With more people forced inside and looking for things to soothe their anxious minds, breadmaking is on the rise. Even a quick glance at social media finds thousands of bakers rolling in dough — particularly sourdough.

That’s no surprise to Scott Watson, executive chef at The Inn at Virginia Tech and Skelton Conference Center, part of Outreach and International Affairs. “Baking is a very comforting thing to do in times like these,” he says. “Even though baking — and baking sourdough, in particular — can be almost ‘scientific,’ it’s also very therapeutic.”

Originally from Richmond, Watson started at the Inn in 2018. He says he learned to bake by watching his mom. He developed a recipe for sourdough crumpets as a way to use up excess sourdough starter.

“As a chef, I hate wasting food,” he says. “My starter is 2 months old, and the discard has a wonderful sour taste and aroma. Why throw it away? So I had to develop a way to use it.”

He says the discard is what many bakers throw away while “feeding” their starter. “If you never discard or repurpose some of it, you will have a 5-gallon bucket of starter within two months,” Watson says.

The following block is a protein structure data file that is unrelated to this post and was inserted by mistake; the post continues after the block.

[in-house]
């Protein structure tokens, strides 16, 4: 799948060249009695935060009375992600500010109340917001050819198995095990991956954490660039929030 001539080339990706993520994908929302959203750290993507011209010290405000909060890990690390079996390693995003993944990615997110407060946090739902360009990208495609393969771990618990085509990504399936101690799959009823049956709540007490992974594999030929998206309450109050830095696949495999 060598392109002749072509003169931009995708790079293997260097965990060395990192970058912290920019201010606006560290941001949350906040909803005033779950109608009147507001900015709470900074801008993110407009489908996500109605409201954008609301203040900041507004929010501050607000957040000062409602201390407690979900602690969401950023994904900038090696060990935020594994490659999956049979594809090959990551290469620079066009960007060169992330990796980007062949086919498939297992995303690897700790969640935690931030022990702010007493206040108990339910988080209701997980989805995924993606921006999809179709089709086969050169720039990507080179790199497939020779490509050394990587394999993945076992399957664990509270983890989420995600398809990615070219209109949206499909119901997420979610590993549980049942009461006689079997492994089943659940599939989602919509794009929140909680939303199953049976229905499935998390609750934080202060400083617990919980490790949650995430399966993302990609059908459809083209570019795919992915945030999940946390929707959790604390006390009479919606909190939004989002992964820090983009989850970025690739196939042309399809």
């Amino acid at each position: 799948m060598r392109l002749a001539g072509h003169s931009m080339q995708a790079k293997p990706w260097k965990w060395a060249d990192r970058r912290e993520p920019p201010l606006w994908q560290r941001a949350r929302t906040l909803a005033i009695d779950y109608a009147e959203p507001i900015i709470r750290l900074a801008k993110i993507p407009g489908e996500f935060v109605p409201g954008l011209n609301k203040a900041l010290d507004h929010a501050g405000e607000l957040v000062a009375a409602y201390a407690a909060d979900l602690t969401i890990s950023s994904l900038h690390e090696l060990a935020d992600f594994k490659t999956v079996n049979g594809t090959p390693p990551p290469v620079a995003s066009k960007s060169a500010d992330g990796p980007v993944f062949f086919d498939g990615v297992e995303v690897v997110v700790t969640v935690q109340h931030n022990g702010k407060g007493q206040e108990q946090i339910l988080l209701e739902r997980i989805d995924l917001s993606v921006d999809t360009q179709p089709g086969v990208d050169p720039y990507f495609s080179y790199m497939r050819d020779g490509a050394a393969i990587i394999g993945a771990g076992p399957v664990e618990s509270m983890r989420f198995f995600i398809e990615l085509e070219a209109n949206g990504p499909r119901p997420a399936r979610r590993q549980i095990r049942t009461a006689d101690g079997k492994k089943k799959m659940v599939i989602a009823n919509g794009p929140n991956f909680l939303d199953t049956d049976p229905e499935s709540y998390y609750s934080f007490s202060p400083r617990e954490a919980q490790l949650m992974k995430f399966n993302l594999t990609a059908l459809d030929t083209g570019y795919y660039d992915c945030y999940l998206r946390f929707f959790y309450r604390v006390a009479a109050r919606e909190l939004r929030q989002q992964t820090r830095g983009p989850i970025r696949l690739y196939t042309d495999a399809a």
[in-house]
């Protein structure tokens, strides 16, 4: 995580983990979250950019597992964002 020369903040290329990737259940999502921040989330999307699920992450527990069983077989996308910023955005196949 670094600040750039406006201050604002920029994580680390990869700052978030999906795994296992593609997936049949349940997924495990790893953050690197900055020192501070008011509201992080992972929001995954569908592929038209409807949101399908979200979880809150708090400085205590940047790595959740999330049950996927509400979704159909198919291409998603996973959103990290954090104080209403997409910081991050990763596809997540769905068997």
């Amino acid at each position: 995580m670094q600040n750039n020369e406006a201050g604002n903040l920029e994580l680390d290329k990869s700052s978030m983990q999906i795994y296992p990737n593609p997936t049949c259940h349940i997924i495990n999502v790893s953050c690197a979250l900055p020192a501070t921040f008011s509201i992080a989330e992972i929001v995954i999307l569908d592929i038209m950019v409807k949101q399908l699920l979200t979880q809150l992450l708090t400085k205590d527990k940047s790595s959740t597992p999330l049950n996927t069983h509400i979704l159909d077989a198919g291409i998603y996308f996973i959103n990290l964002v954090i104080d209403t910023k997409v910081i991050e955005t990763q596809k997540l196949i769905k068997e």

A crumpet is a griddle cake similar to an English muffin. Watson recommends serving them warm with a local Virginia apple butter.

For more recipes, follow Preston's and Continental Divide on Facebook.

Loading player for https://video.vt.edu/media/t/1_900j81ak...

SOURDOUGH CRUMPETS
Servings: 4-5 crumpets

1 cup sourdough starter discard
1 teaspoon sugar
1/4-1/2 teaspoon kosher salt
1/2 teaspoon baking soda
1 tablespoon extra virgin olive oil
1 tablespoon butter

Place the sourdough starter discard in a medium bowl. Stir in the sugar and salt.

Add baking soda. The batter should rise and bubble.

Heat a cast-iron skillet over medium-low heat. Lightly grease the skillet with oil and a small piece of butter for flavor.

Spray a round, metal cookie cutter with nonstick spray or oil and place in the center of the skillet. Scoop the batter into the center of the cookie cutter.

Cook for 4-5 minutes or until the top of the batter is set and full of small holes. Flip the crumpet and remove the cookie cutter ring. This should come right off; if it doesn’t, gently cut around it with a butter knife.

Cook for another 2-3 minutes or until golden brown. Serve warm with butter and jam or cut in half and toast.